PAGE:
stations and use smaller batteries. “Expanding the infrastructure
and using smaller batteries makes more sense, if you can charge
them more often,” Oliveira said.

Adalberto Maluf, president of the Brazilian Association of Electric Vehicles and director of marketing and sustainability at BYD Brazil, a subsidiary of the Chinese company that is the world's largest producer of electric buses and one of the largest makers of solar batteries and panels, hopes that public environmental and health awareness in the wake of the COVID-19 pandemic will drive the electrification of transportation, especially urban transport. CREDIT: Courtesy of Adalberto Maluf

Adalberto Maluf, president of the Brazilian Association of
Electric Vehicles and director of marketing and sustainability at
BYD Brazil, a subsidiary of the Chinese company that is the
world’s largest producer of electric buses and one of the largest
makers of solar batteries and panels, hopes that public
environmental and health awareness in the wake of the COVID-19
pandemic will drive the electrification of transportation,
especially urban transport. CREDIT: Courtesy of Adalberto Maluf

Maluf asserted that claiming there are not enough charging
stations to argue against increasing the number of electric
vehicles in Brazil is no longer justified. There are at least two
electric vehicle routes, one on the country’s busiest highway
between Rio de Janeiro and São Paulo, and there are scattered
charging stations elsewhere.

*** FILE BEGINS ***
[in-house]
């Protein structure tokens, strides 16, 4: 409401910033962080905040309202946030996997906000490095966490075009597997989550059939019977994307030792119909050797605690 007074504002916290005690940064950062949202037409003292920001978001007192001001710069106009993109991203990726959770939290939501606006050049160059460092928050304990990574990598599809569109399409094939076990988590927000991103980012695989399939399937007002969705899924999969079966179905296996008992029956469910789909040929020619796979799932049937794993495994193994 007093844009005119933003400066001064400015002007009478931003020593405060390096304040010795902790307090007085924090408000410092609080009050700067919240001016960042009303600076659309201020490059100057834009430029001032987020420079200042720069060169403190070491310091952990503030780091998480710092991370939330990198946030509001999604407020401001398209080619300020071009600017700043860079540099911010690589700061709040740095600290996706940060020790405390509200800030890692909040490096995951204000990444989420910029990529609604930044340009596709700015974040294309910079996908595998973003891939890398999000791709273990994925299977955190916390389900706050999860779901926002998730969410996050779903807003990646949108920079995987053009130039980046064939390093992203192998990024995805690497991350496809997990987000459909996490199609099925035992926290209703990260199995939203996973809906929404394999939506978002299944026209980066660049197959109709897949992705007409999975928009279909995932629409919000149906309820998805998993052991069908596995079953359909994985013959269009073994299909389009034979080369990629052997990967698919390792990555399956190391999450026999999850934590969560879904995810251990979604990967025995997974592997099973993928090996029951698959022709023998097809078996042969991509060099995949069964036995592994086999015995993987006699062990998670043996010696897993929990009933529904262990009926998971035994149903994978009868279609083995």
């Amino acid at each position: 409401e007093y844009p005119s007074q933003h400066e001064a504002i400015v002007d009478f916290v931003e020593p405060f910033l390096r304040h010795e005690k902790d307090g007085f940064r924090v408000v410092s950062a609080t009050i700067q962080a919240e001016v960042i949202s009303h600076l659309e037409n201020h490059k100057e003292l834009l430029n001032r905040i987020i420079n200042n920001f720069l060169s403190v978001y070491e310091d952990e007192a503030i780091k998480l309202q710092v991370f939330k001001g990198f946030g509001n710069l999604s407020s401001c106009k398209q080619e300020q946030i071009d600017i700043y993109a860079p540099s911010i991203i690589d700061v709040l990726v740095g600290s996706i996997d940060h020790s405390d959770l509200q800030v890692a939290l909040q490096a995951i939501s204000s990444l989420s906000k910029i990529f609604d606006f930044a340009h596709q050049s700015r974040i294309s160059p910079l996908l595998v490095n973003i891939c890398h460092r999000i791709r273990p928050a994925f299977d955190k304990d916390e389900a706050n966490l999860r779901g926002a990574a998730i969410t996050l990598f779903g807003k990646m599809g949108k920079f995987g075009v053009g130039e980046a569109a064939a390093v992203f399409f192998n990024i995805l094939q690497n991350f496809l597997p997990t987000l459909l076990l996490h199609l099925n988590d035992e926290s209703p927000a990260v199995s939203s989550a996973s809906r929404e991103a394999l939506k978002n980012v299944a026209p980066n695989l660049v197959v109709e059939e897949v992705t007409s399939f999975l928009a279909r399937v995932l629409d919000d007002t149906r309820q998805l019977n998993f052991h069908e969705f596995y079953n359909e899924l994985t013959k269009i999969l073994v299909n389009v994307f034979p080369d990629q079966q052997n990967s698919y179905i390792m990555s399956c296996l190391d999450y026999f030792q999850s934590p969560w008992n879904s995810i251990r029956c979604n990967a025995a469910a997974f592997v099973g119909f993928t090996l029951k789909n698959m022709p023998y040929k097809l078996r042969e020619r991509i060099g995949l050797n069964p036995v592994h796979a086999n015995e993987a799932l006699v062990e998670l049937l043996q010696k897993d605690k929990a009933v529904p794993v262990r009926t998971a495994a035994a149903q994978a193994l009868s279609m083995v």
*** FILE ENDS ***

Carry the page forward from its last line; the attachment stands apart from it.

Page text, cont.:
In addition, batteries can be charged quickly today, in half an
hour, and in just 15 minutes 70 percent of capacity can be reached,
he said.

Unfamiliarity with technology is the main factor curbing the
spread of electromobility, Maluf said.

There is also resistance and political pressure from entrenched
interests in the transportation industry, such as the traditional
automotive industry, ethanol producers, fuel distributors and urban
bus companies.

Nevertheless, electrification is progressing in different areas.
Electric motorcycles, bicycles and scooters are mushrooming in
cities that are adapting to new modalities.

Cargo transport is also gradually adhering to the new trend. The
“retrofitting” of trucks to replace diesel engines with
electric motors is Eletra’s new booming business.

In Brazil, hybrid electric vehicles predominate.

The UN Environment report recognises only 2045 electric vehicles
registered in Brazil up to October 2019. But it only counts plug-in
electric vehicles and excludes hybrids that run on an internal
combustion engine and an electric motor that uses energy stored in
batteries, which account for more than 90 percent of the
electrified fleet.

ABVE statistics count a total of 30,092 electric vehicles
registered from 2012 to June 2020. The number of vehicles
registered rose threefold in 2019 from the previous year, to
11,858. Hybrids represented 95.4 percent of the total in 2018.

A diversity of options is the best route, given local needs and
advantages, Oliveira argued. Adding a small battery to a
trolleybus, for example, gives it flexibility that reduces the
operating cost, she said.

New business models also promote solutions. Car-sharing, rental
vehicles, electric generators, and associating energy distributors
to urban transport are a few alternatives.

The Chilean model that separates the owner of the buses from
their operators is interesting, as it attracts investment funds for
the purchase of vehicles on a large scale, at lower costs, and
facilitates solutions to conflicts, Maluf said.

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Electrification of Transport: A Challenge for Urbanised Latin
America
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Source: FS – All – Ecology – News
Electrification of Transport: A Challenge for Urbanised
Latin America